Comparison of sintered bushings: advantages and disadvantages

Lars Butenschön | 18. February 2021

Sintered bushings or plain bearings made of sintered bronze are used in many bearing applications. They are comparatively cheap to procure, available in many dimensions and are sold as “self-lubricating” or “maintenance-free”. However, sintered bushings are by no means as universally applicable as many users think. In this blog post, I will take a closer look at the advantages as well as when the maintenance-free and self-lubricating bearing points can be implemented more reliably using plain bushes made of polymer.

Sintered bushing with flange (source: igus GmbH)

How do sintered bushings actually work?

Sintered bushings are named after their manufacturing method – the so-called “sintering”. In this process, metallic or ceramic powder is first pressed into shape and then cured under high temperature. Depending on the process and material, this results in a rather coarse-pored component. This pore structure is the recipe for the success of sintered bushings. Because, the sintered bushings are impregnated with lubricating oil. The viscosity is selected in such a way that most of the oil remains in the pores at room temperature. If the bushing heats up during operation, e.g. due to friction, the lubricating oil escapes from the pores and distributes itself in the bearing. At higher speeds, a so-called lubricating wedge is created, which can eventually decouple the bearing from the contact surface and protect it from wear. And it is precisely here that the wheat is separated from the chaff.

Sintered bushings: when it has to work fast

The application profile for these bushings can also be derived from the fact that the self-lubricating effect depends almost entirely on the spread of the lubricating oil in the bearing point, and this effect only occurs with increasing frictional heat. Sintered bushings are primarily suitable for high-frequency or otherwise high-speed plain bearing applications. For slower or more sporadic intermittent applications, other types of plain bearings are more suitable. If the user wants to do without externally supplied lubrication or seals, there is hardly any alternative to plain bearings with solid lubricants. There are two main types of bearings. Metal composite bushings and polymer bushings.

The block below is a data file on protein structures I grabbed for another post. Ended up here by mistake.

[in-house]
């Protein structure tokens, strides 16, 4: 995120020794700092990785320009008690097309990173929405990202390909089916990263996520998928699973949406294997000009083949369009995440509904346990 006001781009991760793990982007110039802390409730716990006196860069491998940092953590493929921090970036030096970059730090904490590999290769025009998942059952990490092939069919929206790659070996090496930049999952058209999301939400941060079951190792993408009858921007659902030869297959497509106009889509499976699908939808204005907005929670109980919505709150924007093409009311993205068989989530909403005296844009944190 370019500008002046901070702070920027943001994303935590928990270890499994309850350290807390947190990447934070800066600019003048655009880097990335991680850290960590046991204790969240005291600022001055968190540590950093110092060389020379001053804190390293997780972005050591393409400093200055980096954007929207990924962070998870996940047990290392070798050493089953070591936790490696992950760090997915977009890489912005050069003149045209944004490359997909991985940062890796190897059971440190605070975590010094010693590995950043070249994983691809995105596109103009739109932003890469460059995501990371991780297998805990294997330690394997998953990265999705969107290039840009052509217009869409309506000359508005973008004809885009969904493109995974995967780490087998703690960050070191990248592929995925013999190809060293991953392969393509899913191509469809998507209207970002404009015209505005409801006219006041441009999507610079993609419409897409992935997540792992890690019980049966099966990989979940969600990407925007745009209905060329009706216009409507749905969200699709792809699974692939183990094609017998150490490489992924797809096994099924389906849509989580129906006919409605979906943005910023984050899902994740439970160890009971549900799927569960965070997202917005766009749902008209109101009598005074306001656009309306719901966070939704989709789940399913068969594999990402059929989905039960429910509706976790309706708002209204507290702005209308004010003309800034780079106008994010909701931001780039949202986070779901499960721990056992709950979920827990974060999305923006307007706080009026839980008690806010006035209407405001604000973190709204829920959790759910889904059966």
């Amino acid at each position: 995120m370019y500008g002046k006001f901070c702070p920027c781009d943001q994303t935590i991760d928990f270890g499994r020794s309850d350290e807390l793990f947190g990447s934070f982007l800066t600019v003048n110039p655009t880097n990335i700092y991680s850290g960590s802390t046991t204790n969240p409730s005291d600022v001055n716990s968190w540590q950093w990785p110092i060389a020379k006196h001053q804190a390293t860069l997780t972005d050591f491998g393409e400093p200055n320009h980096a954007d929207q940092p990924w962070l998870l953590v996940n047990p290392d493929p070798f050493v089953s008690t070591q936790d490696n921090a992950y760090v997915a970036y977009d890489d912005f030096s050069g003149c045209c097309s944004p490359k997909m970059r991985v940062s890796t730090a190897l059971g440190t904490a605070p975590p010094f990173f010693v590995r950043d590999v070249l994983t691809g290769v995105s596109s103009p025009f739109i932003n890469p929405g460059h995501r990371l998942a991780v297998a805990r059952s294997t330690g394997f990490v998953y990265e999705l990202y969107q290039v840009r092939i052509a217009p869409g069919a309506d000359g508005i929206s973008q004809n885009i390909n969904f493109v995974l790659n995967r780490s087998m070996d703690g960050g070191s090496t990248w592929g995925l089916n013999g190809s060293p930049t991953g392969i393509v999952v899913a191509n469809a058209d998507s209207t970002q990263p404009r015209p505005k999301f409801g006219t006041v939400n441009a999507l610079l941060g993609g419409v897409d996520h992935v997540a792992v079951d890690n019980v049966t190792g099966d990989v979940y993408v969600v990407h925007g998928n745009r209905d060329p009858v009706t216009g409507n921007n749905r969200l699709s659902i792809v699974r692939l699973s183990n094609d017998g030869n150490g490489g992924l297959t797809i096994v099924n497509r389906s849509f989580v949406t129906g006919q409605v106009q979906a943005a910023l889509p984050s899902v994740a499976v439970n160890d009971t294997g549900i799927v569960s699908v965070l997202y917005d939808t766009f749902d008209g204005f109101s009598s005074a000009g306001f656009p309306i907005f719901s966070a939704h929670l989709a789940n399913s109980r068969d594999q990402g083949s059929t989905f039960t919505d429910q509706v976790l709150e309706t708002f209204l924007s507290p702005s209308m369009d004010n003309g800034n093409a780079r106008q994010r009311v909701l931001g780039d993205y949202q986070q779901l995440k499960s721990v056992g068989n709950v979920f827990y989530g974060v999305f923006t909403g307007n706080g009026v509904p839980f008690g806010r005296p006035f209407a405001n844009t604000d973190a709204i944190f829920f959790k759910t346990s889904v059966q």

The alternatives: composite metal and polymer

In order to maintain the dream of maintenance-free operation and self-lubrication, both solutions follow similar but in detail different approaches. While composite metal bushings rely on an extremely thin lubricating film made of PTFE or other plastics with good sliding properties, polymer bushings are usually made of a so-called compound. A material mixture in which the friction-optimising substances are added. Thus, the substance used as lubricant is distributed throughout the component. During operation, this solid lubricant is distributed microscopically finely in the bearing point, reducing friction. Even at low speeds. In addition, the variety of polymers offers a large number of possibilities for adaptation and use in many different applications.

iglidur polymer bushing
iglidur® polymer bushing (source: igus GmbH)

Do you need help in choosing the right bushing material?

Our application specialists will be happy to advise you and design your bearing point together with you. We will determine the plain bushing with the best ratio of service life, costs and performance for you – by telephone, via digital visit or at your site. Free of charge and without obligation. Everything from one source.

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